Analysts are still negative
Many analysts have upgraded their iron ore price forecasts due to the recent strength in prices. However, many are still not confident about the long-term fundamentals of the commodity.
Macquarie believes there’s a disconnect between the prices and fundamentals of iron ore. In a note, it said, “Iron ore prices have remained disconnected to the fundamentals in our view since late October, ranging from $US60-83 a tonne despite clearly abundant supply of iron units (albeit shortages of some higher grade material).”
It added, “We have updated our demand numbers, reflecting the recent strength in Chinese demand and a stronger ex-China view. However, we still believe iron ore supply remains abundant with prices above $US60 a tonne, and with Chinese mine costs lower in US dollar terms given recent RMB depreciation, we do not see a return of cost inflation in iron ore mining which justifies prices anywhere near current levels.”
Wayne Gordon, executive director of commodities and exchange at UBS, is also surprised by the strength in iron ore prices. He said, “The market’s been balanced, if not in a slight deficit for iron ore, which is remarkable because we had that massive surplus the previous year. But next year, you’ll start to see that building up with a surplus again.”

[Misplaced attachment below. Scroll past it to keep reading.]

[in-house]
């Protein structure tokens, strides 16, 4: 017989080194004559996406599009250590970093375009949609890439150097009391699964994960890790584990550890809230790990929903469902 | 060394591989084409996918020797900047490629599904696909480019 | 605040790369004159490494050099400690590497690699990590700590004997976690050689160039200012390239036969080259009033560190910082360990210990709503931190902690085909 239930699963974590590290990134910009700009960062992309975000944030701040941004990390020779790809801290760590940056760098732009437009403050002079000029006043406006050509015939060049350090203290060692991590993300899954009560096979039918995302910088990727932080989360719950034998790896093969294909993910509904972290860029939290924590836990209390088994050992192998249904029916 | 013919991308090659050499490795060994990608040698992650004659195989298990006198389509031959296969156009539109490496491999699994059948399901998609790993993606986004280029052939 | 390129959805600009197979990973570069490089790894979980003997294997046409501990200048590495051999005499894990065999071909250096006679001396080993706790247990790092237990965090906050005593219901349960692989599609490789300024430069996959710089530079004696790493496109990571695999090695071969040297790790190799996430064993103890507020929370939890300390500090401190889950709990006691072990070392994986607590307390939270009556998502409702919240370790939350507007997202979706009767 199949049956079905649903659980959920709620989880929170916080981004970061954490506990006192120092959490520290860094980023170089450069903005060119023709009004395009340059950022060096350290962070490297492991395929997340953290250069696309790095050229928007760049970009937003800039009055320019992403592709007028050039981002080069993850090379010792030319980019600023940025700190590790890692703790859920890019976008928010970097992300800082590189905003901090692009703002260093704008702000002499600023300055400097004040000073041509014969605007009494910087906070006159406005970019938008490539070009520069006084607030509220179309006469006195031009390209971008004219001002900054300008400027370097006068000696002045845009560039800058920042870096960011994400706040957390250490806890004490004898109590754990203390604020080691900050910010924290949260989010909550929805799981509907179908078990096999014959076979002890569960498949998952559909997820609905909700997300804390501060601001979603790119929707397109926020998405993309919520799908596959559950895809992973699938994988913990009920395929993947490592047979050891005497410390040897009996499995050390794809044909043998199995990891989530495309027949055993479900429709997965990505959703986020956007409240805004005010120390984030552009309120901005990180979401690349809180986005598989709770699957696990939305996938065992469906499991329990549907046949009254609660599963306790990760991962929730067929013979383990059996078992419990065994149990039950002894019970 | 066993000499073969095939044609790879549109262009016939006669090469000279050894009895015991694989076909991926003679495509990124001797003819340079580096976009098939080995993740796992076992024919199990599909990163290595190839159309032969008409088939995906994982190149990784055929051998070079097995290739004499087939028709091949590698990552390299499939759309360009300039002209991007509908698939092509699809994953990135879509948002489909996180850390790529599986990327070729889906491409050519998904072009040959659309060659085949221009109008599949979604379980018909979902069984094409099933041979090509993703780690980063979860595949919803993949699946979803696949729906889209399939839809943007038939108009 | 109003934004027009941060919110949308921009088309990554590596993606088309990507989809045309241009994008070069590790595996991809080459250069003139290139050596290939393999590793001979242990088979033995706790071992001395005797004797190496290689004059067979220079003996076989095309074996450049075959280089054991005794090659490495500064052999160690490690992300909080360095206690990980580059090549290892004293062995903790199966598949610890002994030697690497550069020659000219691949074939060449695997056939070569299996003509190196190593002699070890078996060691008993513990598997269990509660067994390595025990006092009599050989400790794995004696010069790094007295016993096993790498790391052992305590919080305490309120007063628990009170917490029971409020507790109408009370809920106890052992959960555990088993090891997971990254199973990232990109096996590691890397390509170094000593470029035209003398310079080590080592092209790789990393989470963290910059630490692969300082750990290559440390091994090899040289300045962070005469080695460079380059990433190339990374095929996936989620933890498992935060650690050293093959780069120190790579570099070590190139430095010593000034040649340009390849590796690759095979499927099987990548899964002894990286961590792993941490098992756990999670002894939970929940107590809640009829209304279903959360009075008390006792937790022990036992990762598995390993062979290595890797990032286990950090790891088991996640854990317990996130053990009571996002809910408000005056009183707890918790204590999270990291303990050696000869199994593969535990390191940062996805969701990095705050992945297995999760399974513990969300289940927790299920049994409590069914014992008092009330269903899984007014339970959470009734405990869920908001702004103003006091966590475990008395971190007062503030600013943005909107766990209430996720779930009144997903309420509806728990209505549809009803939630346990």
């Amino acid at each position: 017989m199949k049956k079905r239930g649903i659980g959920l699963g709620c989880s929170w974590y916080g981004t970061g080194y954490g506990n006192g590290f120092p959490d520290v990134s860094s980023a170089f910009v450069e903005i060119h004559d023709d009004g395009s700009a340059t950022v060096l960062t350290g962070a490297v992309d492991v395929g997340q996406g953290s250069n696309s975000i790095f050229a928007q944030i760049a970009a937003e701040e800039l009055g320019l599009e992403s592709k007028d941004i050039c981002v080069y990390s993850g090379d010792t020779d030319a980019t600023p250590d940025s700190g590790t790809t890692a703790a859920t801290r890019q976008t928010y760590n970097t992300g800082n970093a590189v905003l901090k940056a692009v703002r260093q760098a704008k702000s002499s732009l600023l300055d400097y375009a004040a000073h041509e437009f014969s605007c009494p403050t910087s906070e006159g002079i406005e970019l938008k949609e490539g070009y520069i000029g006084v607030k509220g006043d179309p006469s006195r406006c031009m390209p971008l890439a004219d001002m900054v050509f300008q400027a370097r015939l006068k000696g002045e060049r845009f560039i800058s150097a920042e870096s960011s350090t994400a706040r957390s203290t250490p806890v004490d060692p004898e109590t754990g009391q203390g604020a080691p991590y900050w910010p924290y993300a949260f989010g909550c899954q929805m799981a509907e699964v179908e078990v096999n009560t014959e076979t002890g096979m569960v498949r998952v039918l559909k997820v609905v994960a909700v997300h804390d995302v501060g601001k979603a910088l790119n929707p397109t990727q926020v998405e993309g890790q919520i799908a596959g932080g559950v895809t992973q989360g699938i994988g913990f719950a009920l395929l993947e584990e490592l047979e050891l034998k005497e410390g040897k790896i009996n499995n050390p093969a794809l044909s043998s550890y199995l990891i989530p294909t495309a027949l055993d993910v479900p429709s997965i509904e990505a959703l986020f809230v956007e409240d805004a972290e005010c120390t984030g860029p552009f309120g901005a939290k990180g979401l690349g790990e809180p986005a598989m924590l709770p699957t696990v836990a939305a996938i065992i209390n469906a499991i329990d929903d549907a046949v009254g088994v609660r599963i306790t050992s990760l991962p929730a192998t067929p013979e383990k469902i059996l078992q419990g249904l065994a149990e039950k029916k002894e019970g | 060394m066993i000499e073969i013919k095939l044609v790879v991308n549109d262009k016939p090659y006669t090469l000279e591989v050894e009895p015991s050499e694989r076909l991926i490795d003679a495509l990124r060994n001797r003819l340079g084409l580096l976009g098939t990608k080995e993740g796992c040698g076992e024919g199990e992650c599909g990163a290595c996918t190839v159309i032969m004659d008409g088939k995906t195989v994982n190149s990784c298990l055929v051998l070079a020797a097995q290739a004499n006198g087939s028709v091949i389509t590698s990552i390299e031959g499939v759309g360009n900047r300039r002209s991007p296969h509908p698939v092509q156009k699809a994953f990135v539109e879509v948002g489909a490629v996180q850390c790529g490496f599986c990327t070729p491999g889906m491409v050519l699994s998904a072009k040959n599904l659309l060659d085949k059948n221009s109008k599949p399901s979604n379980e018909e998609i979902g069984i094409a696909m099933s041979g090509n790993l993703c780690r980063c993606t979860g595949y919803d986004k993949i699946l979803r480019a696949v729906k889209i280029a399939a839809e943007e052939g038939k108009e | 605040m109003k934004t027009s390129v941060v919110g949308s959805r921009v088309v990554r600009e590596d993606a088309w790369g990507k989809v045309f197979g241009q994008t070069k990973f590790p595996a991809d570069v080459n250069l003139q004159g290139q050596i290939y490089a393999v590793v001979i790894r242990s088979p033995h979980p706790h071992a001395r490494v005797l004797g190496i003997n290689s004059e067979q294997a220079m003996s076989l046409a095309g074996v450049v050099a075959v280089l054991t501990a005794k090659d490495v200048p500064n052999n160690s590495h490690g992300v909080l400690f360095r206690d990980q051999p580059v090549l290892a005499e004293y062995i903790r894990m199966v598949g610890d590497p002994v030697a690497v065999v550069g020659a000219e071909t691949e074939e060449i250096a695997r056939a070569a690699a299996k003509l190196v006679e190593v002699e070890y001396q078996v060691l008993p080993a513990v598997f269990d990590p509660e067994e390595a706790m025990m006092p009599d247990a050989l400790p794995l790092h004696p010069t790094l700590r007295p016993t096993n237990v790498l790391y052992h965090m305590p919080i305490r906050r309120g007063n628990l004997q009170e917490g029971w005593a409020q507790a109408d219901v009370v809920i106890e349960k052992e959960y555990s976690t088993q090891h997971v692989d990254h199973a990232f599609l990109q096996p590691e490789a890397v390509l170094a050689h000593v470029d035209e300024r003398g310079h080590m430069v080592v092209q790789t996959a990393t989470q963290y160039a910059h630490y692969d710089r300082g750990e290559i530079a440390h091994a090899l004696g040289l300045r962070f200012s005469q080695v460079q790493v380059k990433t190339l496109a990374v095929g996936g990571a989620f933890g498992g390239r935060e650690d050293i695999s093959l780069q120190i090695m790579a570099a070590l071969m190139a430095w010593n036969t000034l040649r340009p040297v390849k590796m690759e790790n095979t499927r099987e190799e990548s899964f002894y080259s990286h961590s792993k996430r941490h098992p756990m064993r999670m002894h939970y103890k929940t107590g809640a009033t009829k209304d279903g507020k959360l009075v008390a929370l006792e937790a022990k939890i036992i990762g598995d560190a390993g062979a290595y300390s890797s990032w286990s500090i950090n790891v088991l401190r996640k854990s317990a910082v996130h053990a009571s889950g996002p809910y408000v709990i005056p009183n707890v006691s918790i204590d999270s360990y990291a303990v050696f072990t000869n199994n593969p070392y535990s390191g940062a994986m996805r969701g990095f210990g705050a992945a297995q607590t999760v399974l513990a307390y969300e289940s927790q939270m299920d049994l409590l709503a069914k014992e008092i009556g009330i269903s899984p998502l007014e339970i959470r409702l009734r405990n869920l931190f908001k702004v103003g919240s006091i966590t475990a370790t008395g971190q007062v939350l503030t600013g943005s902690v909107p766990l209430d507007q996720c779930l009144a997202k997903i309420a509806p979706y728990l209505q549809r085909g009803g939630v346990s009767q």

Morgan Stanley is also bearish on bulks. It believes that in 2016, iron ore prices were mainly supported by China’s credit-backed infrastructure programs. Next year, a surplus in the iron ore market should expand, which could lead to depressed prices.
While brokers have upgraded their short- to medium-term forecasts, they’re still not positive on the long-term fundamentals of the commodity (COMT). The fall in the expected price is mainly due to supply additions that are expected to hit the market in 2017.